6K+ Mauna Kea citations called ‘misconduct’ by retired officer
HONOLULU, Hawaii (HawaiiNewsNow) - A retired Hawaii county police officer has launched a complaint against his ex-boss, Chief of Police Paul Ferreria, because of beefed up traffic enforcement at Mauna Kea. Police have issued 6,585 citations since August 15 according to HPD.
“I believe that the practices of enforcement is merely a guise to debilitate the movement at Mauna Kea,” said Juergen Canda, who served 26 years with the department and opposes the Thirty Meter Telescope.
After arrests in July, police said in court documents they were significantly outnumbered by protesters 10 to 1.
Canda claims HPD has an issue with manpower so they’re using traffic enforcement on Daniel K Inouye Highway to reduce the numbers.
In his complaint to the Hawaii County police commission, Canda accused his former boss and the department of a 'tactical military style operation', 'institutionalized police misconduct', and 'racially discriminatory harassment tactics.'
"What I've seen is this tactic of enforcement is being used to whittle that number and whither that support," said Canda.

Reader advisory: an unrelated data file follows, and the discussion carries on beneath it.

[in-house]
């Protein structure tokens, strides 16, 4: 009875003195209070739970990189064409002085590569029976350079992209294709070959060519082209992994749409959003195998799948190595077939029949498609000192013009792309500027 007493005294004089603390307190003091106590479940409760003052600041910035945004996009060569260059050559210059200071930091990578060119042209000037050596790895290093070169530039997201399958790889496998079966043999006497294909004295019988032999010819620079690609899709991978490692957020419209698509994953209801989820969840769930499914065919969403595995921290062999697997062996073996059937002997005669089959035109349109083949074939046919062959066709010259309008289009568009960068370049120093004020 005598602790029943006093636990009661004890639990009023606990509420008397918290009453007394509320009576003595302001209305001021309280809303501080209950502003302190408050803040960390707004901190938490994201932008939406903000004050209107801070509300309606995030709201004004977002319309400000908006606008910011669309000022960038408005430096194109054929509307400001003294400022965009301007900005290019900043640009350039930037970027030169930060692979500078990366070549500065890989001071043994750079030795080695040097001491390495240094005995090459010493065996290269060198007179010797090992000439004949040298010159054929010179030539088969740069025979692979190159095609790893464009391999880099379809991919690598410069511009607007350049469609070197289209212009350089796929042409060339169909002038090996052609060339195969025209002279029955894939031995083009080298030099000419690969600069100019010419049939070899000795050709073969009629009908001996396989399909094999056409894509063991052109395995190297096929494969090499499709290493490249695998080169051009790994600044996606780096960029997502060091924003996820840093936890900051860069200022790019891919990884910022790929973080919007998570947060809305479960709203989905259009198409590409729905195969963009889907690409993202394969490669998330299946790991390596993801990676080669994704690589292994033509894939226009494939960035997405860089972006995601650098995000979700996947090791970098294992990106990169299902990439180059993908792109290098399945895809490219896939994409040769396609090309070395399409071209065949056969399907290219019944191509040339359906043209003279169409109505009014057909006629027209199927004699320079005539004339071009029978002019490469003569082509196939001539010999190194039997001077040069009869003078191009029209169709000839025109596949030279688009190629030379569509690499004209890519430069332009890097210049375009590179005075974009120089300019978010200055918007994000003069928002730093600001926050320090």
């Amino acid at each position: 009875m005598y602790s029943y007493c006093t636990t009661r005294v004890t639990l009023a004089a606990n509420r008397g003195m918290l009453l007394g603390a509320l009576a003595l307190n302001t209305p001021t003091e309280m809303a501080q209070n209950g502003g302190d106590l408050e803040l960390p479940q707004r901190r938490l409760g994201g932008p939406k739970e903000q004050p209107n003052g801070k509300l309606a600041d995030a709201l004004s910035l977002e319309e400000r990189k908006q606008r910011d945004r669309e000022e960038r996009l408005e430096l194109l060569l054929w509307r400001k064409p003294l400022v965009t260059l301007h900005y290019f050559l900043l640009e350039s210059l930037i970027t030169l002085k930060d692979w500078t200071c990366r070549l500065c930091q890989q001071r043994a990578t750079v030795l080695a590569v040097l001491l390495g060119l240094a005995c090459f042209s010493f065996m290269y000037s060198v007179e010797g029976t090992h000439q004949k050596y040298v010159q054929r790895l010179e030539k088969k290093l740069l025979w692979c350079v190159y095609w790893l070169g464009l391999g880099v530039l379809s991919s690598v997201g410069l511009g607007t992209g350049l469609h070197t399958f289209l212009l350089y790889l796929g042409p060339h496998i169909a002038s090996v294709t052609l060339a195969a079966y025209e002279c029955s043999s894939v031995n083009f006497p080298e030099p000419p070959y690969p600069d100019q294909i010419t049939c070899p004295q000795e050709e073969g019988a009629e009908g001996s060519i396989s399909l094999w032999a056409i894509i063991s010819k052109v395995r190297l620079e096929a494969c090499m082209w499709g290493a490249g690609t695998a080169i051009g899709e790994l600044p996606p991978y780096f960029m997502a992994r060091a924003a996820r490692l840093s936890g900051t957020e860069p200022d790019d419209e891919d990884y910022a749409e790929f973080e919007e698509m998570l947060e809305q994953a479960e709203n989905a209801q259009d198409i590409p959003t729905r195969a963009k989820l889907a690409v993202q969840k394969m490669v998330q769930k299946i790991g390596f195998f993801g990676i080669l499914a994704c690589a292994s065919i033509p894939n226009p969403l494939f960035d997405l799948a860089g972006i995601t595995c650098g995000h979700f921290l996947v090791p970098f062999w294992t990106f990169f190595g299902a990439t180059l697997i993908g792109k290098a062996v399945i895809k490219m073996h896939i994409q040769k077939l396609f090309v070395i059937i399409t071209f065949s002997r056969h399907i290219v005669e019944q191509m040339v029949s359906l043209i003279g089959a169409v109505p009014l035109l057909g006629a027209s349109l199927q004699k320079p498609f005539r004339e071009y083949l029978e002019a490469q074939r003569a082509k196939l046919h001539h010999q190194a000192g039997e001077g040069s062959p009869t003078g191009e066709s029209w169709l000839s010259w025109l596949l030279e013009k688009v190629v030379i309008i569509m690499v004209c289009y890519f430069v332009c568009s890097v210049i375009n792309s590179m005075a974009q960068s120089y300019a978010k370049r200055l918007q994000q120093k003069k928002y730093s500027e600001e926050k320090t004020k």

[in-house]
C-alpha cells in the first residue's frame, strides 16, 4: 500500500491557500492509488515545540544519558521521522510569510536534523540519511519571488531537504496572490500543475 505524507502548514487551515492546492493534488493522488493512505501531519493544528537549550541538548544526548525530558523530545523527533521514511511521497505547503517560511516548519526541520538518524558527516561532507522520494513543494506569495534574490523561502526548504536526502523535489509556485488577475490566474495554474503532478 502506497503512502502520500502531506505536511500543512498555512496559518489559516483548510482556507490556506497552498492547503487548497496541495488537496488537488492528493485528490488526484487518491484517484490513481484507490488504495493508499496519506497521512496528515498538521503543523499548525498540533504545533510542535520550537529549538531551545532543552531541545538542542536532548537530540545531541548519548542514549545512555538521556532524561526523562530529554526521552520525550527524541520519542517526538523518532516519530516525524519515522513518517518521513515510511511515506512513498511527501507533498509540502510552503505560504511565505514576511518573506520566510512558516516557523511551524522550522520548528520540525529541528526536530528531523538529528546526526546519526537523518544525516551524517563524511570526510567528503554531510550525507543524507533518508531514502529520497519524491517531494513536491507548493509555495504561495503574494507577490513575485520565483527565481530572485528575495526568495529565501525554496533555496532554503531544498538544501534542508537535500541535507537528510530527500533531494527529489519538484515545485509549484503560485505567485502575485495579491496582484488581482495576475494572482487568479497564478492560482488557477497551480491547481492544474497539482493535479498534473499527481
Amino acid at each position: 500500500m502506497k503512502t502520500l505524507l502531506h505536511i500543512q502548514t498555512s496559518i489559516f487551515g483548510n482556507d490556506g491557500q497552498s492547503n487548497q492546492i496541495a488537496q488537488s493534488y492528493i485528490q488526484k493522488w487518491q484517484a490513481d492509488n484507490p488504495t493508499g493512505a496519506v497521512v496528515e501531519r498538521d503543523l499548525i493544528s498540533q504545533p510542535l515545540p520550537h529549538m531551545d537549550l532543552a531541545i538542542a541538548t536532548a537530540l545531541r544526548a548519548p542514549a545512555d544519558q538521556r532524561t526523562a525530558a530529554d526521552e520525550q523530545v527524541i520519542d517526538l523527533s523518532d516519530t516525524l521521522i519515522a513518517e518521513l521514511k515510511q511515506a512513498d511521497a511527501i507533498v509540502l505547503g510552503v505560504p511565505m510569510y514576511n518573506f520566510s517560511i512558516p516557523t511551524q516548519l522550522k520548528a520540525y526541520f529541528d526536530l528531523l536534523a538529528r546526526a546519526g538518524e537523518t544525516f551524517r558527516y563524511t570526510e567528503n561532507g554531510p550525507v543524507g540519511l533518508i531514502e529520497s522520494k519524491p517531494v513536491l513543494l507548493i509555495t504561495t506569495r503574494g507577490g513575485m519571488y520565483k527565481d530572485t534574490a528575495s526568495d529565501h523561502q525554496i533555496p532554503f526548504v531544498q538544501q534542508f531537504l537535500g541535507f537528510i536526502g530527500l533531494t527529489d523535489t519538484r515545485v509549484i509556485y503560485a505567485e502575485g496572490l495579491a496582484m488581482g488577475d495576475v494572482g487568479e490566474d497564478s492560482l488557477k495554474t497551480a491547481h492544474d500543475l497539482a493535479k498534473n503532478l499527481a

"Since it is a complaint filed against me with the Hawaii Police Commission, it will be addressed in that venue. The only comment I have is that Mr. Canda is a retired Sergeant, not a Lieutenant, and that the complaint is without merit," said Ferreira in a statement.
Canda was a lieutenant in Waimea during the 2015 anti-TMT protest. He says he provided security at the courthouse and advice to the astronomy community. He says he voluntarily took a demotion to sergeant about a year before retiring in 2018 to be closer to his Puna home.
In addition to the thousands of citations, police arrested 62 people for 121 offenses. Citations including speeding, lack of seat belts and no license plate. Arrests included warrants, drugs and excessive speed.
"The effort will continue for the duration of the ongoing protest situation to promote safety of motorists and pedestrians alike," said HPD in a statement.
Despite his complaint, Canda says Hawaii police officers have been put in an unfair position.
“It undermines their mission. It also puts them at risk,” he said.
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